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Garcia v. Google - Google Opposition to Sanctions Motion

Garcia v. Google - Google Opposition to Sanctions Motion

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Published by Mark H. Jaffe
Google's opposition to Garcia's motion for sanctions.
Google's opposition to Garcia's motion for sanctions.

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Published by: Mark H. Jaffe on Mar 31, 2014
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No. 12-57302 IN THE

United States Court of Appeals for the Ninth Circuit
CINDY LEE GARCIA, Plaintiff-Appellant, v. GOOGLE INC. AND YOUTUBE, LLC, Defendants-Appellees, On Appeal from the United States District Court for the Central District of California, CV-12-8315-MWF (VBKx) District Judge Michael W. Fitzgerald ______________ GOOGLE INC. AND YOUTUBE, LLC’S BRIEF IN RESPONSE TO CINDY LEE GARCIA’S EMERGENCY MOTION FOR CONTEMPT ______________ TIMOTHY L. ALGER SUNITA BALI PERKINS COIE LLP 1305 Porter Drive Palo Alto, California 94306 (650) 838-4334 TAlger@perkinscoie.com Sbali@perkinscoie.com March 29, 2014 NEAL KUMAR KATYAL DOMINIC F. PERELLA SEAN MAROTTA HOGAN LOVELLS US LLP 555 Thirteenth Street, N.W. Washington, D.C. 20004 (202) 637-5600 neal.katyal@hoganlovells.com Counsel for Defendants-Appellees Google Inc. and YouTube, LLC

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TABLE OF CONTENTS Page TABLE OF AUTHORITIES .................................................................................... ii INTRODUCTION .....................................................................................................1 ARGUMENT .............................................................................................................3 I. II. GOOGLE AND YOUTUBE HAVE WORKED DILIGENTLY TO COMPLY WITH THE COURT’S INJUNCTION...................................3 GARCIA’S CLAIMS OF NON-COMPLIANCE ARE MERITLESS....................................................................................................6 A. B. C. III. The Few Videos Mentioned In Garcia’s Attachments Do Not Amount To Non-Compliance.........................................................7 Garcia’s Other Complaints Are Baseless..............................................9 The Court’s Injunction Is Not Sufficiently Specific To Be Enforced By Contempt On These Facts..............................................10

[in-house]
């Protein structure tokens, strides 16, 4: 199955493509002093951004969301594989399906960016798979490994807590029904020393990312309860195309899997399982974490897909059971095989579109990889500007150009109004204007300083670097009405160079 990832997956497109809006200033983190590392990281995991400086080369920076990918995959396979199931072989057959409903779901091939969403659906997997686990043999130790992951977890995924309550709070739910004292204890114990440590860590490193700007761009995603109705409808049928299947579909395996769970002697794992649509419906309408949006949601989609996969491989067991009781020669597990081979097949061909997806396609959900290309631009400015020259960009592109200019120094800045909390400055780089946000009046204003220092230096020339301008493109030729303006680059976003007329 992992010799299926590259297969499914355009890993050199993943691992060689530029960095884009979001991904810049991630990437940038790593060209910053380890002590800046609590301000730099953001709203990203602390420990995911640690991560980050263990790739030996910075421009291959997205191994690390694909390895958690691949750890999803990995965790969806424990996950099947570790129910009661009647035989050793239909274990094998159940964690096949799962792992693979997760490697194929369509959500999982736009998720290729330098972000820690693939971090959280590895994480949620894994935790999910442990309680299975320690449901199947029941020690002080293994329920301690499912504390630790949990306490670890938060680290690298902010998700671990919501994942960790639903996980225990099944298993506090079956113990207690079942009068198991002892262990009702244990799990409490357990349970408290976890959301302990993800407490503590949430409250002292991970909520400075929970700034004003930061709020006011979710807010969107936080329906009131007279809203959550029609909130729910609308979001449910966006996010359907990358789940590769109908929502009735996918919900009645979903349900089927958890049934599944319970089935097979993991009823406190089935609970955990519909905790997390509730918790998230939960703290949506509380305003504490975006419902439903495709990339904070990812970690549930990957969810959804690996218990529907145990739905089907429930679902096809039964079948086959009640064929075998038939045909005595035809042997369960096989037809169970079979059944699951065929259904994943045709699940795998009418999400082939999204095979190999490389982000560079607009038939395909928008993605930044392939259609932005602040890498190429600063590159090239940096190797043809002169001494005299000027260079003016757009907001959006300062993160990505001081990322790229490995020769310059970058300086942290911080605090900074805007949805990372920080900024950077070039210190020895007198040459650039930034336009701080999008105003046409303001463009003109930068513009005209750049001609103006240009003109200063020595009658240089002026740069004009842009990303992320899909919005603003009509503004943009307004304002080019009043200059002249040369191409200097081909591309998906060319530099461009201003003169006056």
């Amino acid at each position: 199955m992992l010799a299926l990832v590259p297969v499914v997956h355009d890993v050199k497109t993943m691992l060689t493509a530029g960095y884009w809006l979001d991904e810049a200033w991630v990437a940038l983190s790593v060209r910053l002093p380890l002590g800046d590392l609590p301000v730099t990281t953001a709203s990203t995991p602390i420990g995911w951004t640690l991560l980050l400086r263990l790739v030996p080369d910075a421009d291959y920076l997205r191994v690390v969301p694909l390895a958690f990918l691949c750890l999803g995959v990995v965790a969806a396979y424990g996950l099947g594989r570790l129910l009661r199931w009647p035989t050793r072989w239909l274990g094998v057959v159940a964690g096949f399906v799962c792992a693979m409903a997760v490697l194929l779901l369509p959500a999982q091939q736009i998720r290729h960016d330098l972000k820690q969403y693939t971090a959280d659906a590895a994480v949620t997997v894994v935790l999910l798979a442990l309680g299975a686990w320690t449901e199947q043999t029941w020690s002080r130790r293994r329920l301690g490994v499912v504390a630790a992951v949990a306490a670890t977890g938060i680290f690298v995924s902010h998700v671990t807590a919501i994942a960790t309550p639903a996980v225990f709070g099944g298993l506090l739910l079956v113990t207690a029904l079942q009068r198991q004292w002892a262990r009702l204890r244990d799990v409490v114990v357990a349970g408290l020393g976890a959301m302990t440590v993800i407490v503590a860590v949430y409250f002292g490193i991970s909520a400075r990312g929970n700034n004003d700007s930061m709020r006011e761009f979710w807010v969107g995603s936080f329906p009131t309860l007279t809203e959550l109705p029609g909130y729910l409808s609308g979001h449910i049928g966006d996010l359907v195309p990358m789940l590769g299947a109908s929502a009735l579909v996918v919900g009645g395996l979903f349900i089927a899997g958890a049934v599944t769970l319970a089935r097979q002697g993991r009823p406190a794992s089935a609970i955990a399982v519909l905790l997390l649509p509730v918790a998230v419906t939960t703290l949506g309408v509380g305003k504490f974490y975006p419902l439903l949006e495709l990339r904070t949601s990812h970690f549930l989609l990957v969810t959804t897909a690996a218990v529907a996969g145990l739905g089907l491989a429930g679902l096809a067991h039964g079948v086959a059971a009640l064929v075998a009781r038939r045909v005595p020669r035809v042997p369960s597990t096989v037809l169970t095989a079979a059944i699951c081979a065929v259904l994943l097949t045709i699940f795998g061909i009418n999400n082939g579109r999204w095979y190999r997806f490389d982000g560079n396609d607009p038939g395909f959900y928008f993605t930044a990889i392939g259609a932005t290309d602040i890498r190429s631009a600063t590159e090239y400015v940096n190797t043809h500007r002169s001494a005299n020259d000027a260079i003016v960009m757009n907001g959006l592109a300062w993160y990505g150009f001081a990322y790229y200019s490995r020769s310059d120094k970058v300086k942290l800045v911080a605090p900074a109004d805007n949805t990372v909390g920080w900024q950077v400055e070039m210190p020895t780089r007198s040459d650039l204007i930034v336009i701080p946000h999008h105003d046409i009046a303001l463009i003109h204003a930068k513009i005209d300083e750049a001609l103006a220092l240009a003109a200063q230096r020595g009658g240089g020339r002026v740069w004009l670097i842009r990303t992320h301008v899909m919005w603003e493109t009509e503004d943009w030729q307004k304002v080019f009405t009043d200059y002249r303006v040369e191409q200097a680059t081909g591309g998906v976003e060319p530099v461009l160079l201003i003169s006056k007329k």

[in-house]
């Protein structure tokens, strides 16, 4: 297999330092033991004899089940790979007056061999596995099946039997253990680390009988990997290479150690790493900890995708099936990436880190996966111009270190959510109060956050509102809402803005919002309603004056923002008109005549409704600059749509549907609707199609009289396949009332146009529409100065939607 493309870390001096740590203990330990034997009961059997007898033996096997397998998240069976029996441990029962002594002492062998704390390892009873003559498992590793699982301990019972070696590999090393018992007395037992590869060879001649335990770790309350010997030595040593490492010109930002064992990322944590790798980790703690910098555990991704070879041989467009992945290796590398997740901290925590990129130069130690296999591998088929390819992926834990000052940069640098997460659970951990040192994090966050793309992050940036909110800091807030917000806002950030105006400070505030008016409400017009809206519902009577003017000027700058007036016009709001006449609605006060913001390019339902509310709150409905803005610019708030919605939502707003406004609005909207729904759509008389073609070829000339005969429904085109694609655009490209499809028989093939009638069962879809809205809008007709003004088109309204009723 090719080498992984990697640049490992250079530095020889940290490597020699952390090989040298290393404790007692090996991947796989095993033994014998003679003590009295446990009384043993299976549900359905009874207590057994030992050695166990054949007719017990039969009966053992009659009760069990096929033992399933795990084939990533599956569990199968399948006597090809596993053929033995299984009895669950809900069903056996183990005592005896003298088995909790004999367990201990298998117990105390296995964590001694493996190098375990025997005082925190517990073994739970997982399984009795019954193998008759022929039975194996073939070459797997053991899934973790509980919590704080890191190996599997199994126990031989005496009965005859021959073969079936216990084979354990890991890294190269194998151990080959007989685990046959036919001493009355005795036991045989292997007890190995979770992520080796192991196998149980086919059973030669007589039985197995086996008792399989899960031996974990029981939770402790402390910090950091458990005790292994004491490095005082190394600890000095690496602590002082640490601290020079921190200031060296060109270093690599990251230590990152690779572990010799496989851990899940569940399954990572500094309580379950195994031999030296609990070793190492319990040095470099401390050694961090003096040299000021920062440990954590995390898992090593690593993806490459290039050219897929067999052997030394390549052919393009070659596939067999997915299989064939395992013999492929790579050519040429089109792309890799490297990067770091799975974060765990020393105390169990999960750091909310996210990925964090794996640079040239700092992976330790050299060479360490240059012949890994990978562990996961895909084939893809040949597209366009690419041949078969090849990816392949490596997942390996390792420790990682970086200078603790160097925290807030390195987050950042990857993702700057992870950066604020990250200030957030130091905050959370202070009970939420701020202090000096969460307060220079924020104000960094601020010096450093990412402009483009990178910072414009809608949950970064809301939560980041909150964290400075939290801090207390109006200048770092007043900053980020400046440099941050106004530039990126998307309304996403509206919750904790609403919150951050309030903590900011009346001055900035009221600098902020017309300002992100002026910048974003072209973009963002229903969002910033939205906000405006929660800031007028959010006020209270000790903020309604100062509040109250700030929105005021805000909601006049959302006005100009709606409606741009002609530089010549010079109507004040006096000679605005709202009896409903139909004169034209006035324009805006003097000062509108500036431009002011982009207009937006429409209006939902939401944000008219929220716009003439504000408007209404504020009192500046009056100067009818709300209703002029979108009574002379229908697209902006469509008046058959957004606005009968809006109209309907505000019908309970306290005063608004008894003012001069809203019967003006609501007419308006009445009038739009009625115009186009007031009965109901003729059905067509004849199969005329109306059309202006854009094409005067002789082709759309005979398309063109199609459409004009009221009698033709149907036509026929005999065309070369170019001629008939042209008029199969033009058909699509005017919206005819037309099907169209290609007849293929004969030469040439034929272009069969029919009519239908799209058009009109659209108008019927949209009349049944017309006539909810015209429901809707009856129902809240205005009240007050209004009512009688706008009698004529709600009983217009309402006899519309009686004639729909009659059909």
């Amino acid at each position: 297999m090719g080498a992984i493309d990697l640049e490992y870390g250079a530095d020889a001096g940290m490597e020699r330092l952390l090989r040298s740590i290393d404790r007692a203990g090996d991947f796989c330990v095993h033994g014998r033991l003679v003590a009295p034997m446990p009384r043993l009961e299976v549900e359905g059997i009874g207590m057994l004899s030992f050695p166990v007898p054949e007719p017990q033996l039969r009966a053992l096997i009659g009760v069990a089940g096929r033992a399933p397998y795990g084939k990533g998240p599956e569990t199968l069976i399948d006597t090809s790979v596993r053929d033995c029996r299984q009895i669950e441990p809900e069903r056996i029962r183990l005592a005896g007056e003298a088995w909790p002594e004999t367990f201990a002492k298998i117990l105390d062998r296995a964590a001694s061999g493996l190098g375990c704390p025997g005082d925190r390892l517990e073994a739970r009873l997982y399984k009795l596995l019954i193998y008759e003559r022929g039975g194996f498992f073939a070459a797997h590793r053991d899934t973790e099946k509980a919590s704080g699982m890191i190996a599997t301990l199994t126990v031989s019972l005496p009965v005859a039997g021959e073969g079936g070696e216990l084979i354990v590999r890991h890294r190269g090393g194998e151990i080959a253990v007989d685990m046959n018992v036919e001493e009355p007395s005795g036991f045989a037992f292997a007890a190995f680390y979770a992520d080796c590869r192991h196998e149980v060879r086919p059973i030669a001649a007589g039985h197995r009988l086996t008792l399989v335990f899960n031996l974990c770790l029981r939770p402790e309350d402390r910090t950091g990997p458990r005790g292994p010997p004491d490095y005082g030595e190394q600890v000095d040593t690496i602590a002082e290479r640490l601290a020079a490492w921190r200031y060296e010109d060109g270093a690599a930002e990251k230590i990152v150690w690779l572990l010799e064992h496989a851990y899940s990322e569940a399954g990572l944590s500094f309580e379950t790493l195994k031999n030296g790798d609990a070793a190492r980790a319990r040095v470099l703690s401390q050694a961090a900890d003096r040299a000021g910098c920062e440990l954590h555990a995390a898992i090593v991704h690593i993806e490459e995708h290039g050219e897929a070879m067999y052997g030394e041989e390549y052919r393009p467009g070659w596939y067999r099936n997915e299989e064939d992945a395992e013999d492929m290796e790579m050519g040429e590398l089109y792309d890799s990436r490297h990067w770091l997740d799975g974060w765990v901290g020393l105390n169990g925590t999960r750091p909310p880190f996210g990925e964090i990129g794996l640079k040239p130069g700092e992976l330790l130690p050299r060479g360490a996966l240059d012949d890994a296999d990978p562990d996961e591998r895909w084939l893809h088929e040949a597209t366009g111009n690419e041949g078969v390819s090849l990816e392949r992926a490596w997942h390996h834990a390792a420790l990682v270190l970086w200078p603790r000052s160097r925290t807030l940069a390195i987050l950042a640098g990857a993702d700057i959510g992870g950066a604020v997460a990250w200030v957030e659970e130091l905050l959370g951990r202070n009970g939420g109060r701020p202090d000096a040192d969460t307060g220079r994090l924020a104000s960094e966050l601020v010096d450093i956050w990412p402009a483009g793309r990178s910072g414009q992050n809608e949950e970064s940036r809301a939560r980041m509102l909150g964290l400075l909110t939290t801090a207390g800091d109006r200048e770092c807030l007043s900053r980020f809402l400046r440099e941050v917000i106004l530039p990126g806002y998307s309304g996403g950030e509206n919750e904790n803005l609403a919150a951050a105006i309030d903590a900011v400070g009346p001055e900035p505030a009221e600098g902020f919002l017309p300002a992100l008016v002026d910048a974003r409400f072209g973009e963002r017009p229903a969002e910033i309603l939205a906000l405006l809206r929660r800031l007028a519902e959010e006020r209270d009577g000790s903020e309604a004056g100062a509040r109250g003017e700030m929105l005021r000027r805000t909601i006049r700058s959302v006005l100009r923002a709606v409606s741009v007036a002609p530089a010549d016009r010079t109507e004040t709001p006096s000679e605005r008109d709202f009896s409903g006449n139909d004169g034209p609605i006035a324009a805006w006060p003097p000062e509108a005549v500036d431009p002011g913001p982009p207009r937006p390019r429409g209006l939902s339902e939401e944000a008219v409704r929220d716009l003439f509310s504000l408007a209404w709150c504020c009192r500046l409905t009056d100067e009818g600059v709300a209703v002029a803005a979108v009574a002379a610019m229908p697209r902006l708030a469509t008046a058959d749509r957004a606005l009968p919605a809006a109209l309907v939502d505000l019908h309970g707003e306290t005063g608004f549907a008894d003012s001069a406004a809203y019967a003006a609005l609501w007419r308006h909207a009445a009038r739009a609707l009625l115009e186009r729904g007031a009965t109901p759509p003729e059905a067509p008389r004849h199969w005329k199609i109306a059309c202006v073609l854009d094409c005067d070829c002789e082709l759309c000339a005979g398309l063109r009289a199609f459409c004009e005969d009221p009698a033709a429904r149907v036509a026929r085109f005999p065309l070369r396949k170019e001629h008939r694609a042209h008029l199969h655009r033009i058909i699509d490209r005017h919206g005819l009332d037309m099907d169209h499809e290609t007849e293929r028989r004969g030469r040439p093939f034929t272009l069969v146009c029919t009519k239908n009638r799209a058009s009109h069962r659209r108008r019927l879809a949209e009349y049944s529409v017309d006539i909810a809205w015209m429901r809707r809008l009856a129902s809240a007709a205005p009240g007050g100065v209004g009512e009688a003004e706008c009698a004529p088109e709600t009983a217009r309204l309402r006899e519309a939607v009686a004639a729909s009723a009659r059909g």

GARCIA’S PROPOSED SANCTIONS ARE UNAVAILABLE ................10

CONCLUSION........................................................................................................12 CERTIFICATE OF COMPLIANCE CERTIFICATE OF SERVICE